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The Eighty-Third (Treasure)

I hope your week went well. Remember as you go through your day to have on, and actively use, the FULL armor of God (Ephesians 6:10-18). Everything from the girding of your waist with truth to the sword of the spirit! This world will not get better until Jesus returns, and Satan is only going to get more bold and more public with his actions and attempts to tempt, enslave and persecute.

This week we're going to talk about treasure. I have talked about treasure previously, but haven't really gone into depth with it. So let's take a look at it now!

The first thing you'll find is if you compare the number of times the word "treasure," or "treasures" occurs is different between the KJV and the NKJV. In the KJV, these words occur in 70 verses while in the NKJV they occur 90 times. This is because as the translators for each of these versions translated from the original language to English, they attempted to convey the idea presented in the original using the words available in the English language.

Let's take the first occurrence of the word "treasure." It's the same for both versions, and the Hebrew word used is matmon (Genesis 43:23). This word means, "hidden treasure," or "treasure," according to Strong's Concordance. Despite the fact that this word's definition is exactly the same as our word in English, out of the 35 KJV and 32 NKJV verses in the New Testament containing "treasure" or "treasures," only four have this Hebrew word. It's interesting though the similarity this word has to the Greek word mamonas, which is used in the New Testament and means "riches" (Matthew 6:24, Luke 16:9, Luke 16:11, Luke 16:13).

The next occurrence of "treasure" is different between the two versions, so when you look at the KJV you find the word used is miskenoth which actually means "supply," or "storage" (Exodus 1:11). The NKJV correctly translates this to "supply." Following that, both versions line up again, translating the word segullah to "treasure," when the Strong's Concordance definition is "possession," or "property."

However, when you look at the other places this Hebrew word is used, it doesn't quite make sense to use the word treasure. The only other verse to translate it to treasure is Psalm 135:4. The majority of the rest use the word, "possession." Interestingly, the next two occurrences of treasure in the NKJV are actually translated from segullah, and the KJV doesn't translate it to treasure!

The last one we're going to look at in the Old Testament is one where the KJV and NKJV line back up again (Deuteronomy 28:12). In this verse, treasure is translated from otsar, which means "treasure," "store," "a treasury," or "storehouse." We found another with the actual definition of treasure! I want to take a moment for this occurrence because it's in the middle of something special.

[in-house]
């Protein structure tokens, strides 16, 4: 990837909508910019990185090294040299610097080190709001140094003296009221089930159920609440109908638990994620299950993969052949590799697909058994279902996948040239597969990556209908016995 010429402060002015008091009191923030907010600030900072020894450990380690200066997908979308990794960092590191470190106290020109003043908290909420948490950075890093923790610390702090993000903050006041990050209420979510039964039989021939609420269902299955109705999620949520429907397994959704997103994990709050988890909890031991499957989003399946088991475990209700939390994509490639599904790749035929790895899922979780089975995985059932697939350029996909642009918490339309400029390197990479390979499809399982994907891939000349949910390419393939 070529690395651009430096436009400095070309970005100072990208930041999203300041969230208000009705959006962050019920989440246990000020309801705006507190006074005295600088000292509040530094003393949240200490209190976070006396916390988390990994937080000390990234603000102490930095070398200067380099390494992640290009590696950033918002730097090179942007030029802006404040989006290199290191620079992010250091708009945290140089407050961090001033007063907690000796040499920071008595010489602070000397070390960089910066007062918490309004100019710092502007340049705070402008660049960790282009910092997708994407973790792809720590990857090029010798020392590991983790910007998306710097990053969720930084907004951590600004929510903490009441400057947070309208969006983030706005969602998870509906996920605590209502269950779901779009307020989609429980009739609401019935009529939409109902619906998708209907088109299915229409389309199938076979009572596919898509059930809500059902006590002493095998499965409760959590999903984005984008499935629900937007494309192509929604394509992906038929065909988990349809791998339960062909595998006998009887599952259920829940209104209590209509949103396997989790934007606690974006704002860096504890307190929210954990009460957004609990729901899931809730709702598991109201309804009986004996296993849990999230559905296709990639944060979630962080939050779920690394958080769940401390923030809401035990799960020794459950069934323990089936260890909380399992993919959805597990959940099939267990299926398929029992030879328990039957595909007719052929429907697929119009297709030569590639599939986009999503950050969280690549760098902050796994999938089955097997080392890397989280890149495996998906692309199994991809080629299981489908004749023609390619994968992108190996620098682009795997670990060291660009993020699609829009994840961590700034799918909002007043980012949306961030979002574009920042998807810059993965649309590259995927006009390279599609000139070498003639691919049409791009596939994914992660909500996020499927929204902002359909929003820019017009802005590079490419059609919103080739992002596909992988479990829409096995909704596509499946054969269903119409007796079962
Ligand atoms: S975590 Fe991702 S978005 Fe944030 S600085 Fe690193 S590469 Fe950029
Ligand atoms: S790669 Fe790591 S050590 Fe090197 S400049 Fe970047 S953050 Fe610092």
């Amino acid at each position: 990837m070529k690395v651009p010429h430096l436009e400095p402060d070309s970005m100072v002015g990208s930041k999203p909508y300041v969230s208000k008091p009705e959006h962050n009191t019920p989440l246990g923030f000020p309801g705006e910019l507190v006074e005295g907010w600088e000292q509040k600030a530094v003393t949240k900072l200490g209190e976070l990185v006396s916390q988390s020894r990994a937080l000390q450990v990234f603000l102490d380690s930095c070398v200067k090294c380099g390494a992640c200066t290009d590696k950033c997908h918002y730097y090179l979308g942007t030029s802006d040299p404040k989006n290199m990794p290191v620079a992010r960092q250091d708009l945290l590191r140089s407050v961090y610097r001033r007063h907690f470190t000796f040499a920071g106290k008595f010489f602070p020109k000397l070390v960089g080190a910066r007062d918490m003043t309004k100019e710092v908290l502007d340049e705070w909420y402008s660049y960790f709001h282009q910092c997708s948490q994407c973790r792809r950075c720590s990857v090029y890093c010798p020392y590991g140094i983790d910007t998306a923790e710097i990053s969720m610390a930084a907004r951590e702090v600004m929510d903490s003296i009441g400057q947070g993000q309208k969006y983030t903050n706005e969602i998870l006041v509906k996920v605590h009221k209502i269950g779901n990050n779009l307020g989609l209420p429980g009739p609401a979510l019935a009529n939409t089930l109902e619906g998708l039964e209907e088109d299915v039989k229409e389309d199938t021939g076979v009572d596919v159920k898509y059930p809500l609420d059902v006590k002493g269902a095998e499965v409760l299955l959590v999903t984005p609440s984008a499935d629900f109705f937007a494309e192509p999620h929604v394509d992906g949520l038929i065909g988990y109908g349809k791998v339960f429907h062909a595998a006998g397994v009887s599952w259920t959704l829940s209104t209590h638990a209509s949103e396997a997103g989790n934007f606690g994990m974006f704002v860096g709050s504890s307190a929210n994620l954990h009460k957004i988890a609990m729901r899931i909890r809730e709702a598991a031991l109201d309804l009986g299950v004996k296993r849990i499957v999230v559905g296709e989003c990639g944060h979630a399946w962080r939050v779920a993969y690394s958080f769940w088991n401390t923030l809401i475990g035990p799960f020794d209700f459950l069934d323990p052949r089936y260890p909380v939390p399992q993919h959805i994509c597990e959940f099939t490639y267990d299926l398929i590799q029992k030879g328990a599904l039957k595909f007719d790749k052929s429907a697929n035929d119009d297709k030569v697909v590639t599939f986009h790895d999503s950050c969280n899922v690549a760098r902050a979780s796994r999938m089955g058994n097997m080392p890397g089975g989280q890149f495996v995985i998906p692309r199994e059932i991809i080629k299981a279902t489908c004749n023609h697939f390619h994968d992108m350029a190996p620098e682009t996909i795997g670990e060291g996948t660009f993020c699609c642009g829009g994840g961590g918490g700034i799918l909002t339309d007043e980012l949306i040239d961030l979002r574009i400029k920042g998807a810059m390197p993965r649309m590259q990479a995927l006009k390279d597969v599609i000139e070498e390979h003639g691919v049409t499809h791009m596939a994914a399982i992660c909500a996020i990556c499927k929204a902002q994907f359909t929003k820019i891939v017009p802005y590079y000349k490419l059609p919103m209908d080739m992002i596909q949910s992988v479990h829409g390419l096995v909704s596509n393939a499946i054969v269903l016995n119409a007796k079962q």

This occurrence of treasure is in the middle of the blessings on obedience. When you have a moment, read the first part of this chapter and see what Yehovah promises to those that follow His commandments (Deuteronomy 28:1-14). And I know, some out there will claim that these verses don't apply to us because we are not the Israelites He was speaking to at the time, but don't forget He is no respecter of persons (Acts 10:34, Romans 2:11, Ephesians 6:9, Colossians 3:25, 1 Peter 1:17). This means He blesses for obedience to Him no matter who you are. Those blessings are for us if we follow His commandments.

Jumping forward to the New Testament, we find things a lot simpler. There are exactly two words translated to "treasure," or "treasures." The first is thesauros, or the verb form thesaurizo, which Strong's says means "treasure." The other is gaza, which also means treasure but only occurs once and seems to be associated with royalty (Acts 8:27).

Quite interestingly, thesauros seems familiar, doesn't it? It's actually where we get our word, thesaurus. Not sure what to make of that, but there it is! Let's skip to one of Jesus' parables where He talks about treasure, though (Matthew 13:44). He likens the Kingdom of Heaven to a field with hidden treasure. A man found the treasure and sold everything He had to buy that field.

Now previously I interpreted this as the man being those who learn of the gospel of salvation in Jesus and lose their interest in the worldly things they previously coveted and held onto. Recently, I heard someone talk about it from the opposite perspective and it really got me thinking and the idea stuck. What if Jesus was talking about the man being Him? What if the joy of finding that hidden treasure was actually the joy He felt when there were individuals like Noah and Abraham and Moses that obeyed Him out of love? What if Him selling everything He had to buy the field was Him dying on the cross and buying our salvation?

If that were the case, the field would be those who obey Him, and the treasure is the love for Him they have that moves them to obedience to Him. Which ties perfectly into the blessings for obedience we touched on in Deuteronomy 28! That tie, I tell you, was not planned, and neither was the message of His death in this context lining up with the time of the year He was crucified. That's just how the Holy Spirit works though! I hope this message touched you as much as it did me!

Shabbat shalom and God bless you!

-Rob and Sara Gene

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